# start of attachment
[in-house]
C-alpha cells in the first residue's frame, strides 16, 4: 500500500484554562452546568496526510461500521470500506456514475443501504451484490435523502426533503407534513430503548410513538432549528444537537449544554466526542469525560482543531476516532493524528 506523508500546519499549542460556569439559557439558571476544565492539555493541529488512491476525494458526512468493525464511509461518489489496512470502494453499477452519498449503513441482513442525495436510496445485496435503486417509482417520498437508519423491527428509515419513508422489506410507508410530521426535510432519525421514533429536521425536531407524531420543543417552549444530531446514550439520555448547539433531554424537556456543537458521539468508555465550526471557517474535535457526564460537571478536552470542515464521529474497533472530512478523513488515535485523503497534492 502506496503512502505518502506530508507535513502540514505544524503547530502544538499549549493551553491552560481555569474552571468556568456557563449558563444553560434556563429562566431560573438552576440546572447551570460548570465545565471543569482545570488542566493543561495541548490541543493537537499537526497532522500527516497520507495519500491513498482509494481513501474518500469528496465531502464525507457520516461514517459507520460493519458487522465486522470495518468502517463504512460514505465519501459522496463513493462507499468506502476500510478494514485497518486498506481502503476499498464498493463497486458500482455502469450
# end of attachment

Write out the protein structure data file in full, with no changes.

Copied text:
[in-house]
C-alpha cells in the first residue's frame, strides 16, 4: 500500500484554562452546568496526510461500521470500506456514475443501504451484490435523502426533503407534513430503548410513538432549528444537537449544554466526542469525560482543531476516532493524528 506523508500546519499549542460556569439559557439558571476544565492539555493541529488512491476525494458526512468493525464511509461518489489496512470502494453499477452519498449503513441482513442525495436510496445485496435503486417509482417520498437508519423491527428509515419513508422489506410507508410530521426535510432519525421514533429536521425536531407524531420543543417552549444530531446514550439520555448547539433531554424537556456543537458521539468508555465550526471557517474535535457526564460537571478536552470542515464521529474497533472530512478523513488515535485523503497534492 502506496503512502505518502506530508507535513502540514505544524503547530502544538499549549493551553491552560481555569474552571468556568456557563449558563444553560434556563429562566431560573438552576440546572447551570460548570465545565471543569482545570488542566493543561495541548490541543493537537499537526497532522500527516497520507495519500491513498482509494481513501474518500469528496465531502464525507457520516461514517459507520460493519458487522465486522470495518468502517463504512460514505465519501459522496463513493462507499468506502476500510478494514485497518486498506481502503476499498464498493463497486458500482455502469450